The speech made by David Davis, the Conservative MP for Haltemprice and Howden, in the House of Commons on 13 July 2021.
I consider myself an economic Thatcherite, yet when I come to choose between money and lives, I always choose lives. This House should remember—this should be at the forefront of every Member’s mind today—that this is a vote where we are choosing whether or not to intervene to save lives. That is the key issue, not the monetary issue, which I will return to in a second.
The Government argue that this is a policy the United Kingdom cannot afford, but while we have heard about this being a small fraction of our borrowing, we should remember that it is an even smaller fraction of our spending. We spend, in a non-covid year, at least £800 billion; the £3.5 billion saving we are talking about is less than 0.5% of that. That is what the Treasury tells us is the critical, overwhelming measure that forces us to do something that has such dramatic consequences.
The Chancellor might say, as his press spokesman did in the course of last week, “Well, you find the money from somewhere else”—saying that to a past Public Accounts Committee Chairman is very dangerous for a Chancellor. We were in Chesham and Amersham a week or two ago, as my right hon. Friend the Member for Sutton Coldfield (Mr Mitchell) said, and Cheryl Gillan would have said to the Chancellor, “Well why don’t you just cancel HS2?” That is between £100 billion and £200 billion; it would pay for 25 to 50 years of this shortfall. It is really that simple.
So I do not really accept what the Chancellor is saying—that the only place, indeed the best place, for savings to be found is cutting aid, which will cost lives. Such a choice is morally reprehensible. Let us be clear about that—morally reprehensible.
My right hon. Friend is making an incredibly good point, but has he also noticed that, in the Chancellor’s outstanding policy on spending announced last November, the cut that he is referring to—this cut of 1% of the borrowing on covid last year—is the only cut that has been announced?
My right hon. Friend is right. The prioritising of this cut makes it even more morally reprehensible. Indeed, at the same time, as I think the spokesman for the SNP, the hon. Member for Dundee West (Chris Law), said, we are increasing spending on defence. I happen to agree with increasing spending on defence, but I do not agree with cutting spending on things that will lead to the need for more defence because of migration, civil wars and the rest of it.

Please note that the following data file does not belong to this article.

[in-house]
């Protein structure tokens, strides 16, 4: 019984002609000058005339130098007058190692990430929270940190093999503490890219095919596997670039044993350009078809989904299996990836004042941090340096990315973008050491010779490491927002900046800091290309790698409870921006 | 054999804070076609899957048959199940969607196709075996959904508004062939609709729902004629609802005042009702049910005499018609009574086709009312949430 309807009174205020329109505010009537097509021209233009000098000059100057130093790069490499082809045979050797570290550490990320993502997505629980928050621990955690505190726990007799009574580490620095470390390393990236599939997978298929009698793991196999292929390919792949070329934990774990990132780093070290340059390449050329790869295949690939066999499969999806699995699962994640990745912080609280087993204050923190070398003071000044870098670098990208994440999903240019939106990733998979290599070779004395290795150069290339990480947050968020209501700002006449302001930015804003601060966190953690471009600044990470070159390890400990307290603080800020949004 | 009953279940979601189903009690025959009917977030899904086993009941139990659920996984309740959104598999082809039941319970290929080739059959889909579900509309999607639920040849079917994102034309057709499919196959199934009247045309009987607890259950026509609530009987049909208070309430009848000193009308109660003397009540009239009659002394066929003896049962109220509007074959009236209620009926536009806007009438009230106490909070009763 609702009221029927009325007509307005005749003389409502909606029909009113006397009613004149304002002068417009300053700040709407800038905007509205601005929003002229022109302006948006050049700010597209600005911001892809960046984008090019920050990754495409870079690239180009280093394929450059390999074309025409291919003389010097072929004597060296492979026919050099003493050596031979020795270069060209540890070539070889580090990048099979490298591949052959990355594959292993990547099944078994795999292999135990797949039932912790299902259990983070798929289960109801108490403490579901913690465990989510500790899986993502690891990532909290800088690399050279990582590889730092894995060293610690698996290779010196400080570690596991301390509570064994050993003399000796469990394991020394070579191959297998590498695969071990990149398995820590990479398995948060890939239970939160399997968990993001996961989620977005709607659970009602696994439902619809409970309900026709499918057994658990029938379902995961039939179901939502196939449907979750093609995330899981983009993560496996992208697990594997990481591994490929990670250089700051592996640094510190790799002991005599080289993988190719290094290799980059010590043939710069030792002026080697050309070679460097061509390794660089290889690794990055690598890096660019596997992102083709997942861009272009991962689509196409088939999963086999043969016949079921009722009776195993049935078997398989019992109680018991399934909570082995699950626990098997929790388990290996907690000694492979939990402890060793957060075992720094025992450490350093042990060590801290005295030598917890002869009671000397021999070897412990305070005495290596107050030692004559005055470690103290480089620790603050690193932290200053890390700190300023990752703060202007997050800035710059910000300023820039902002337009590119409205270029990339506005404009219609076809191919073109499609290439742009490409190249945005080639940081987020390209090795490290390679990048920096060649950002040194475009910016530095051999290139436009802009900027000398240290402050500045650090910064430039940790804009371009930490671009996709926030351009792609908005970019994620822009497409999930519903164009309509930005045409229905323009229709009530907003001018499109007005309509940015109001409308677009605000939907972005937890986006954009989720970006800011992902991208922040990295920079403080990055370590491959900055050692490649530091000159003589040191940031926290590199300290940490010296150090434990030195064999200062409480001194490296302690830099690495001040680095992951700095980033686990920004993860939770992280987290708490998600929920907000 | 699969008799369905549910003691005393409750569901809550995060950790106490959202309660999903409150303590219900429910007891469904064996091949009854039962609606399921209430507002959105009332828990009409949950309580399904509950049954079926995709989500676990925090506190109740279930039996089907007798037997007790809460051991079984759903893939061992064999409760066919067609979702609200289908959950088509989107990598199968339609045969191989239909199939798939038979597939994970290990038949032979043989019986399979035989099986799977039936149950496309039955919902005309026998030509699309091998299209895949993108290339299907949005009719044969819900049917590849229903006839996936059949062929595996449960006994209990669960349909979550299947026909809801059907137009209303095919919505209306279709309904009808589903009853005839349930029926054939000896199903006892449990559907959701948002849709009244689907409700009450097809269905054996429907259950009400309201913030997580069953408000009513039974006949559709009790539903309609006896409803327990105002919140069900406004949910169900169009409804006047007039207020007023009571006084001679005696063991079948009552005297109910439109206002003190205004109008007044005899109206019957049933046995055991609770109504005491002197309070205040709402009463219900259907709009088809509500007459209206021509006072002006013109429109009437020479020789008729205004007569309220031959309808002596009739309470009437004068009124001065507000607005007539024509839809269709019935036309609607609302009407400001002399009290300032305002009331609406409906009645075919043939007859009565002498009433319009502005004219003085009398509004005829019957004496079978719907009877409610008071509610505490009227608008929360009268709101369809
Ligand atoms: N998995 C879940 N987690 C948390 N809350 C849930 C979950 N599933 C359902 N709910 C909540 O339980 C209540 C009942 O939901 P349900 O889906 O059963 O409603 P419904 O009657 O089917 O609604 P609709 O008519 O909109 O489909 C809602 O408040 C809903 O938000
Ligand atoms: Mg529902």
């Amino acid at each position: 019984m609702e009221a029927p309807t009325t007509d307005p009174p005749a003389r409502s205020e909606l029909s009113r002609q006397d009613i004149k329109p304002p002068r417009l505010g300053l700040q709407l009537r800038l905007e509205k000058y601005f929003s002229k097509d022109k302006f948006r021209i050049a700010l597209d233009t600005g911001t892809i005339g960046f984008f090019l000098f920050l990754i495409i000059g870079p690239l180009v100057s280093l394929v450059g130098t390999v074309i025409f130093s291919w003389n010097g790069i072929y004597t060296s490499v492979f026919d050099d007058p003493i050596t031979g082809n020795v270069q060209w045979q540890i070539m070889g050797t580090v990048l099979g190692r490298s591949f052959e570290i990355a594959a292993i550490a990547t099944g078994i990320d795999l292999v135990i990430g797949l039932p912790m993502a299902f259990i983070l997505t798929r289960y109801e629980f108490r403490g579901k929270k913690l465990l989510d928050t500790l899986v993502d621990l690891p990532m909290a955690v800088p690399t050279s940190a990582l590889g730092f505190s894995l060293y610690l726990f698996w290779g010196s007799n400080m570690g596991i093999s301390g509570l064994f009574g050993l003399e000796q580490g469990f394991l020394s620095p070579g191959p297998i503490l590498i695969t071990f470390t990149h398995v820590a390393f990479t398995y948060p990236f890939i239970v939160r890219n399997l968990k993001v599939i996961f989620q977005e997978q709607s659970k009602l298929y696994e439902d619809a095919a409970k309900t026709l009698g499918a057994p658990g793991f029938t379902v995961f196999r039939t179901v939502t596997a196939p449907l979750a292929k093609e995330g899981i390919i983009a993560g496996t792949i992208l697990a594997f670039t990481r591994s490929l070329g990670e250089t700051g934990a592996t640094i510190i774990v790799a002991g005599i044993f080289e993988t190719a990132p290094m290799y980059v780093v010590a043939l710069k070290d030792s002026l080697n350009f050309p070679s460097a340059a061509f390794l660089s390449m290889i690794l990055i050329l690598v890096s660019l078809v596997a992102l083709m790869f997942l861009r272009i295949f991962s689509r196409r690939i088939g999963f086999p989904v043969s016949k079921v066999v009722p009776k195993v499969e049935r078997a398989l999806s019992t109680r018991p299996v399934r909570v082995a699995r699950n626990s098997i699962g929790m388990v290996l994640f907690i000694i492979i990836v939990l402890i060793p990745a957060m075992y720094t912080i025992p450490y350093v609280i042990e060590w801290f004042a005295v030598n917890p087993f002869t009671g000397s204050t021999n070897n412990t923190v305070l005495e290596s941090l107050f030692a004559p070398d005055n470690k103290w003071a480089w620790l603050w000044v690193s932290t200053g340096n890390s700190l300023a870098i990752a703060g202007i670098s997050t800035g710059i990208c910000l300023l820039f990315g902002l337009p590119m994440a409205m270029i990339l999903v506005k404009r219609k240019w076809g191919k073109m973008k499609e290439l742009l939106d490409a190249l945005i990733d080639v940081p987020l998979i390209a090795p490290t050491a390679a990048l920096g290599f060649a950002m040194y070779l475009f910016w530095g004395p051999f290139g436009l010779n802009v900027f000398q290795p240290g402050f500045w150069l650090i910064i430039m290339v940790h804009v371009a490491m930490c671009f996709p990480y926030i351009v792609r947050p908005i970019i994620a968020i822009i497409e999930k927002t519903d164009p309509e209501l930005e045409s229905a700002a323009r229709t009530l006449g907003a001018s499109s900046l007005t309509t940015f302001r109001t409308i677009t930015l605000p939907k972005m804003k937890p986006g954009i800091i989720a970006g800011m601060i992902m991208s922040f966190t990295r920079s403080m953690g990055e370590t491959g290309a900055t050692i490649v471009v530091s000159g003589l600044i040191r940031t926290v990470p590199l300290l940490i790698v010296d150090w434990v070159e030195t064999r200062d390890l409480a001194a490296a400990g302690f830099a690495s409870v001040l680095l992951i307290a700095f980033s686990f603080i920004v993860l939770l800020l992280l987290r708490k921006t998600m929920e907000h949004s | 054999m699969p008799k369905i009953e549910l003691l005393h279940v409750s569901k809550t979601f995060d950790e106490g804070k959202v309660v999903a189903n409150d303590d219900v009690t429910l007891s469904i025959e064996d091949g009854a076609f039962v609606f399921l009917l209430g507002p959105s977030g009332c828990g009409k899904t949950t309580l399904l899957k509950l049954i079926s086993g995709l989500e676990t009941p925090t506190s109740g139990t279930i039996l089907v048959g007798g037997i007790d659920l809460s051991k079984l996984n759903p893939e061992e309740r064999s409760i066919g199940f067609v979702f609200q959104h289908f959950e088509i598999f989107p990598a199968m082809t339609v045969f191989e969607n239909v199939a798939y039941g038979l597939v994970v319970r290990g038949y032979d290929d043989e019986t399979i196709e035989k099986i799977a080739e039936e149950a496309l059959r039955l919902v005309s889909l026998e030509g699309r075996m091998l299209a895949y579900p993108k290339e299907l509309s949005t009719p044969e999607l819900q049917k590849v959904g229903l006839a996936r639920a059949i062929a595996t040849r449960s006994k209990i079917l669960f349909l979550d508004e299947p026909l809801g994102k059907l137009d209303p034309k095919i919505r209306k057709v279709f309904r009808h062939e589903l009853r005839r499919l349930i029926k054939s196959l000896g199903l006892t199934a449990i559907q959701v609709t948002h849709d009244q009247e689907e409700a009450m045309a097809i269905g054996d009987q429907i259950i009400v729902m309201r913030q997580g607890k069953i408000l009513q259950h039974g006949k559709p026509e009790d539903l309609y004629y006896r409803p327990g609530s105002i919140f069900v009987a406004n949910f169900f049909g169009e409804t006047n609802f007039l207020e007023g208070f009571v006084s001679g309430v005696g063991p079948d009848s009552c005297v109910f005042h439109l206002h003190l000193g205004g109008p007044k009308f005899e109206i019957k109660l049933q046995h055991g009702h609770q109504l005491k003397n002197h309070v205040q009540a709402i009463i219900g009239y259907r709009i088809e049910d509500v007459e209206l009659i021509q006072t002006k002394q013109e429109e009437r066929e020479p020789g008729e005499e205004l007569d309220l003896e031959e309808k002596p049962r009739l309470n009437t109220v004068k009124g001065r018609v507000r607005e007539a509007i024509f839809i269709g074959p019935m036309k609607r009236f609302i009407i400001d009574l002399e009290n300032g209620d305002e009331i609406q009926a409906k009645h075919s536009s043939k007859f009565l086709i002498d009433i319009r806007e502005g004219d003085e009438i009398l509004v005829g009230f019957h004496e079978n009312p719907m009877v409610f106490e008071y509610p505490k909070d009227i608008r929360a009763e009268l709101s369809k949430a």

As my right hon. Friend the Member for Sutton Coldfield, the hon. Member for Rotherham (Sarah Champion) and the Leader of the Opposition have pointed out, the Government’s proposed double lock on returning to 0.7% is deceptive. It is designed to look reasonable. However, in fact, none of the people who have spoken so far has actually stated the full case. Although we say that the condition has been met only once since 1990, under a Conservative Government, and has never been met, really—well, it was once, just about—since the 0.7% policy was put in place, it has actually never been met since 1970, because the wording is not “a current budget surplus” but
“a sustainable current budget surplus”.
All the current budget surpluses we have been talking about so far have been for one year—and frankly, the one under us in 2018 lasted about 10 nanoseconds; it was a very tiny surplus. In practice, we have not had a sustainable current surplus since the 1970s, so I am afraid that, under the actual wording in the statement, we are not looking at 0.7% for a very long time indeed. We heard the Leader of the Opposition say it would be years, possibly decades, possibly never, and I think he is right about that.
Even if the conditions were to be met, the proposal will do nothing to deal with the crises that are caused by the policy already, right now. The Government argue that the cuts are temporary, but death is never temporary—and this will cause deaths.